Saturday, November 12, 2022

N.C. editor's keys to sustainability: Community service, diversification, mac 'n' cheese news, relevance, local owner

This is adapted from a speech and column the editor wrote about his publisher, David Woronoff.

By John Nagy
Editor, The Pilot, Southern Pines, N.C.

As someone who has been in the newspaper industry for more than 30 years, I also know how distinctive The Pilot’s actions are. There are few like it anymore.

David Woronoff
David Woronoff's core mission — and hence, our core mission — is to serve the community. Everything we’ve undertaken — every success — is undergirded by this premise of service. And good business makes for good communities. It’s a virtuous cycle.

The Pilot on Day 1 under David Woronoff was a community newspaper. On day 9,614, it is a newspaper, a family of five magazines across the state, a full-service marketing agency, a telephone directory, a bookstore and a series of digital entities. And every single one of them is relevant to their community.

In a recent essay, journalist John W. Miller asserted that what people really want to read is everyday news about their community. Most newspapers are failing to connect with their communities, Miller wrote, “because they’re not giving people enough of what they really want: stories about their neighbors that aren’t puff or hit pieces, but not investigative stories that take six months to report, either. The writeup of the high school quarterback’s workout routine. The five-phone call story about the new hotel outside of town. The profile of the new centenarian on her 100th birthday. Solid six-hundred word stories about their communities they can read on their phone or computer every day.

“These stories aren’t winning any Pulitzers but they’re also impossible for amateur citizen-journalists to generate. They require professionals, and they build an audience, and they build trust. Call it mac ’n’ cheese journalism.”

The Pilot occasionally gets a great deal of grief for its editorial opinions — the recently concluded season of election endorsements always draws sharp responses from readers — and that’s OK. But people fail to see the bigger picture. Opinion is two pages out of a 24-, or 28- or 36-page paper. Unaccounted for in the critic’s barbed words are the bridge scores, the high school sports results, the club news, a story on volunteers, the new preacher and, yes, the obituaries that The Pilot prints regularly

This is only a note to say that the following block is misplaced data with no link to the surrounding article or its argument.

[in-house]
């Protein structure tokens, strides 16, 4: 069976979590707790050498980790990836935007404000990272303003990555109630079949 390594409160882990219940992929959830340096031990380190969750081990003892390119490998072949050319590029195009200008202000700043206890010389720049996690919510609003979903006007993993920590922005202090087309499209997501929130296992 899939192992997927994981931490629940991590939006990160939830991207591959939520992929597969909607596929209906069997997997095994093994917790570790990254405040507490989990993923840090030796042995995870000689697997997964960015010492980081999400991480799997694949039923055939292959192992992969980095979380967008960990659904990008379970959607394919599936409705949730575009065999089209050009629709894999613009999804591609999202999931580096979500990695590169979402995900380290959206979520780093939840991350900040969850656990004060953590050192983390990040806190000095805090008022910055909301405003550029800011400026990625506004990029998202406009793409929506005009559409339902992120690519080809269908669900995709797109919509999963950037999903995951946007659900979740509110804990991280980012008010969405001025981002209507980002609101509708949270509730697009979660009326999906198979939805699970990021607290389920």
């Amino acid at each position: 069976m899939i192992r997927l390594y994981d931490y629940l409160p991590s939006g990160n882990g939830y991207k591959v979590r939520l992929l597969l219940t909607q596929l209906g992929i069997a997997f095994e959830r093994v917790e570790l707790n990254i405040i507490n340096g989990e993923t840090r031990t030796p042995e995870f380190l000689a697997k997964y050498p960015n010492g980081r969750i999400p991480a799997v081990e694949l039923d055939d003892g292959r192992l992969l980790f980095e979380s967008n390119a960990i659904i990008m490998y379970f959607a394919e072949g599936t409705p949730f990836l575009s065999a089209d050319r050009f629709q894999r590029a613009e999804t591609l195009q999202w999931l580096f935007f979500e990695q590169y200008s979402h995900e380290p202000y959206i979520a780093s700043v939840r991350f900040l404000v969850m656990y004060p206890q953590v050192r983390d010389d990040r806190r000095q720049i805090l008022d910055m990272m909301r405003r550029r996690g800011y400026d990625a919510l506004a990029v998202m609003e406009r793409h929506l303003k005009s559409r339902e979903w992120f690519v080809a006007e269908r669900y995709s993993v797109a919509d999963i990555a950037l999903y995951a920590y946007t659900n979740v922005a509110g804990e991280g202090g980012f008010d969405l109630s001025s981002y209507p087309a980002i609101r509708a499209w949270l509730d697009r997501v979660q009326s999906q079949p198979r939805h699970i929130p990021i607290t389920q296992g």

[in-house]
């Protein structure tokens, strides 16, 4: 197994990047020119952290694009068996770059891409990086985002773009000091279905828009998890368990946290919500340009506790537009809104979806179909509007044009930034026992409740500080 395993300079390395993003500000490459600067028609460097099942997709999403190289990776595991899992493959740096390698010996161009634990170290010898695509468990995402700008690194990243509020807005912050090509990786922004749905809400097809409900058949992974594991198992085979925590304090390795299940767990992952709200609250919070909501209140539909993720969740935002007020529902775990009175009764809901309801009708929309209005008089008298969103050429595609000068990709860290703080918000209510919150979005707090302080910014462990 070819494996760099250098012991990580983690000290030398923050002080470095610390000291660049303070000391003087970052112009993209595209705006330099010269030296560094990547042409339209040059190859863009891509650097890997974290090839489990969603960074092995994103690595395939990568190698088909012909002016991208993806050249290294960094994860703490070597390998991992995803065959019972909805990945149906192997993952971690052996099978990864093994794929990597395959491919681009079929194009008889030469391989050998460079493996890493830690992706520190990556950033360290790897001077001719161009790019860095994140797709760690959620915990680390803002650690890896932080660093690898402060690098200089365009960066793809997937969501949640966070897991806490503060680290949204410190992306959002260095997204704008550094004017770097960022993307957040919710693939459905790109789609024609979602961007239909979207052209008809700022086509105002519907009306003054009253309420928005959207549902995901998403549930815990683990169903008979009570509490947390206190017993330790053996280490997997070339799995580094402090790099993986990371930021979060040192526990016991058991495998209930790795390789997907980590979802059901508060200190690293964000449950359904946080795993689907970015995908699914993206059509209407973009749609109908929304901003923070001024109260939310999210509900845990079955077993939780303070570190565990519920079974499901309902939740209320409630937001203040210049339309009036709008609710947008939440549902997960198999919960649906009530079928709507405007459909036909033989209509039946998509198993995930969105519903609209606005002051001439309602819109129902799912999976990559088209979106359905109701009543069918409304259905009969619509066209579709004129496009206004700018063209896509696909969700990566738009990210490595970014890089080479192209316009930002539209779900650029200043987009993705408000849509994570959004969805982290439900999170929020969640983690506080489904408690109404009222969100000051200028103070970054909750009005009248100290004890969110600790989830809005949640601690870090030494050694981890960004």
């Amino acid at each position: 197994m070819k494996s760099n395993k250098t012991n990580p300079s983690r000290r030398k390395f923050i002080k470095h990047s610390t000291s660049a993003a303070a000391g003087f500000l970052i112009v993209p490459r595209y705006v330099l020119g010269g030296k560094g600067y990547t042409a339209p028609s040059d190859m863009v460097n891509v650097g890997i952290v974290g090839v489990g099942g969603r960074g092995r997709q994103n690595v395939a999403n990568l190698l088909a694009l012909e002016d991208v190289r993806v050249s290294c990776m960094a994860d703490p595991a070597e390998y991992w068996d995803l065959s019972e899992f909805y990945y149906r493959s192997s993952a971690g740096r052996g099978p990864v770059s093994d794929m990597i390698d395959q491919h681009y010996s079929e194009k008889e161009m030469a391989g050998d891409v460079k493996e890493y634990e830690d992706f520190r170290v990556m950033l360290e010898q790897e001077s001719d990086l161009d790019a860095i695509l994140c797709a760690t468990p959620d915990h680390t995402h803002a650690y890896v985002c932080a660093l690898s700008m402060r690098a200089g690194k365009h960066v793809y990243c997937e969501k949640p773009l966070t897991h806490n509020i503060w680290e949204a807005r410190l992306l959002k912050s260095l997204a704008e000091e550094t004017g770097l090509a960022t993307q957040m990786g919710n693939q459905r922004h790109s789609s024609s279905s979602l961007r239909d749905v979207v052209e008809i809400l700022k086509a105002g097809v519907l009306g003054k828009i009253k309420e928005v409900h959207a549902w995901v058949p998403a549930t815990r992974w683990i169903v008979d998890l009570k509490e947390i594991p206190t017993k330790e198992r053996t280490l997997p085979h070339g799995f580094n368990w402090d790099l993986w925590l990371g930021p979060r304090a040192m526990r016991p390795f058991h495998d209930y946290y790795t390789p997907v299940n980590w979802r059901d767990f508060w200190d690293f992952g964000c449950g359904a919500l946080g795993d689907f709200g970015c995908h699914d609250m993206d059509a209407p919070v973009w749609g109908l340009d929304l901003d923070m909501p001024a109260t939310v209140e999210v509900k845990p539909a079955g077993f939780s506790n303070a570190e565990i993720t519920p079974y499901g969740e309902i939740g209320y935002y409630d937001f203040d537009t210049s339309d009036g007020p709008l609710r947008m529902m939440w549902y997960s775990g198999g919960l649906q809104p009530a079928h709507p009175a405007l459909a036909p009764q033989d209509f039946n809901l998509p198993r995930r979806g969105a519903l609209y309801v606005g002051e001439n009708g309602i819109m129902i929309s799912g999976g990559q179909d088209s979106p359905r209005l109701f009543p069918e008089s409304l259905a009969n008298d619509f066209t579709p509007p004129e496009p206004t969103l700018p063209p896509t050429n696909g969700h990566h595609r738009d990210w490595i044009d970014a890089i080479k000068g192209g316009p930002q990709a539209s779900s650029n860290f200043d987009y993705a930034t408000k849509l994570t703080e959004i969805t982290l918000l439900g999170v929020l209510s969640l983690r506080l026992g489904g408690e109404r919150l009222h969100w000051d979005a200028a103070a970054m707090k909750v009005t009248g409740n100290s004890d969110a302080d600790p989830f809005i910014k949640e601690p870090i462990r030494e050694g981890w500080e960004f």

Moore County, in North Carolina (Wikipedia map, adapted)
Critiques are welcome; it means people care what we say and how we say it. That makes Moore County special because, in many communities, that connection is lost forever.

David Woronoff has a fondness for saying that “relevance is the coin of the realm.” People may love you or hate you, but so long as you remain relevant, you’re OK. Across our country, in communities large and small, newspapers lost relevance because they stopped caring for and benefiting their cities and towns. Most newspapers no longer have local editors or publishers. They don’t own valuable downtown real estate. Their executives don’t serve local nonprofits or sit on the hospital board. They’re not investing in their own people and core businesses, much less the community.

Within the newspaper industry, the struggle for revenue is real, and in many communities, it’s insurmountable. But it’s the self-inflicted wounds — losing relevance, no longer telling stories about your community — that are avoidable.

Some in this business may look down their noses at the concept of mac ’n’ cheese journalism, but, for me, I am happy to continue serving it and serving you.

1 comment:

Ken Hedler said...

I think I have referred to "mac 'n' cheese journalism" as "chicken dinner journalism." It serves a purpose because as a former editor said about ribbon-cutting photos: "Make them (readers) happy."